Character actor Michael Shannon has been nominated for his second Oscar for his role in the 2016 thriller Nocturnal Animals. "No Small Parts" takes a look at some of the other characters he's played in the past.
Plastic surgeon Larry Roberts performs a series of minor alterations on a group of models who are seeking perfection. The operations are a resounding success. But when someone starts ... See full summary »
In the near future, a police officer specializes in malfunctioning robots. When a robot turns out to have been programmed to kill, he begins to uncover a homicidal plot to create killer robots... and his son becomes a target.
Ernest 'Stick' Stickley returns from prison, and very soon he gets involved with his old friend in a drug-running deal that goes sour. Hired by a rich investor, he tries to walk the line, ... See full summary »
Ex-CIA hit-man running from his past (Malone) finds just how difficult it is to retire when he runs accross a small town controlled by mercenaries and a family that's resisting their ... See full summary »
While doing a story on the intrusion of surreptitious surveillance in peoples' private lives, a television reporter rents some surveillance equipment to get a feel for what it's like to spy... See full summary »
James A. Watson Jr.
Extortionist Jake Farley is found strangled, and the clues lead directly to former detective Joe Paris, who insists on his innocence but can't provide an alibi. Public defendant Jenny Hudson gets the case, but has problems unravelling the case, complicated by the fact that virtually everyone hated Farley, and Paris has a few enemies as well. She rejects the prosecution's offers to plea bargain, but meanwhile the witnesses she finds are discredited or silenced, and an unidentified patrol car shadows Paris and Hudson wherever they go. Written by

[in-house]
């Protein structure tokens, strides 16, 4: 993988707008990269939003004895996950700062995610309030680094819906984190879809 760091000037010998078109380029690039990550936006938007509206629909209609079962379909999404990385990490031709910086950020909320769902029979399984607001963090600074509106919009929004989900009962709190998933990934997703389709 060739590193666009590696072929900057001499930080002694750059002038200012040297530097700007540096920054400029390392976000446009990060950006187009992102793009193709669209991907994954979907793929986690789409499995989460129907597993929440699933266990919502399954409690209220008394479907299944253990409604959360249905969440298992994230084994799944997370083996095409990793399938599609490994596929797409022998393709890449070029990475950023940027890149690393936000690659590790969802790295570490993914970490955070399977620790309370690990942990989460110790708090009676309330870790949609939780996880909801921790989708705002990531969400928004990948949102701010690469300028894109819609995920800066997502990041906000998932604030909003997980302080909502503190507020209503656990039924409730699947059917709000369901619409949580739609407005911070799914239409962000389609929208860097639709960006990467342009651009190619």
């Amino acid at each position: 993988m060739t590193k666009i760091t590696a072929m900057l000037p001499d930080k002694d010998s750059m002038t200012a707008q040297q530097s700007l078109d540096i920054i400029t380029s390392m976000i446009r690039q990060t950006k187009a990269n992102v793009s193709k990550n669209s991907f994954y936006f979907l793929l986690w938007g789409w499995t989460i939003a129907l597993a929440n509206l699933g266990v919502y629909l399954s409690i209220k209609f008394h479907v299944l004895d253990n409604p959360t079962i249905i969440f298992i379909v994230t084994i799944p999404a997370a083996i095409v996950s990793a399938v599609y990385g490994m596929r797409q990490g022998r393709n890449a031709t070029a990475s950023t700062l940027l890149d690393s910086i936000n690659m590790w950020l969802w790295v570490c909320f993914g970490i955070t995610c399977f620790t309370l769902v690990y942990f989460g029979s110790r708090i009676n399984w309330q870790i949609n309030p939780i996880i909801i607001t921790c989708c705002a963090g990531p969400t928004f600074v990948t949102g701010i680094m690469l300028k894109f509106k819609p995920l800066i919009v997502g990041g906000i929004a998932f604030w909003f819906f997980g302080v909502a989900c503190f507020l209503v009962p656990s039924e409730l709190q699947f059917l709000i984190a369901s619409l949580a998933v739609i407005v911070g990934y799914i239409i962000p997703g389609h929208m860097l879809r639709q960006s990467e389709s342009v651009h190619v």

Ed Sutton <firstname.lastname@example.org>
Originally intended to be the sequel to "Jagged Edge", the Burt Reynolds vehicle "Physical Evidence" is just barely adequate. The veteran star, and noted author / occasional filmmaker Michael Crichton, seem to be just going through the motions. A very routine and forgettable picture, it's clumsily written, boringly handled, and saved to a degree by a solid supporting cast.
Burt plays Joe Paris, a detective with a nasty temper who's currently on suspension. He makes a plausible suspect when a notorious sleazy criminal turns up dead, and it's up to the crusading public defender Jenny Hudson (Theresa Russell) to clear his name.
Russell tries hard, and does look absolutely great, but she is indeed simply miscast in her role. Burt looks like he can't wait to leave the set and cash his paycheck. Burts' frequent co- star Ned Beatty has a welcome presence as the district attorney who is sure that the case is a slam dunk for him. Kay Lenz is also lovely as always, and appealing, as a mobsters' wife. Ted McGinley is appropriately odious as Jenny's smarmy yuppie boyfriend. Tom O'Brien is a convincing jerk as the obnoxious lowlife son of the murder victim. Kenneth Welsh is excellent as always as a snooty crime kingpin. And Ray Baker does what he can with an underwritten role as a cop.
Somewhat slick, but too predictable, and too silly, to really work all that well.
Filmed in Toronto and Boston.
Five out of 10.
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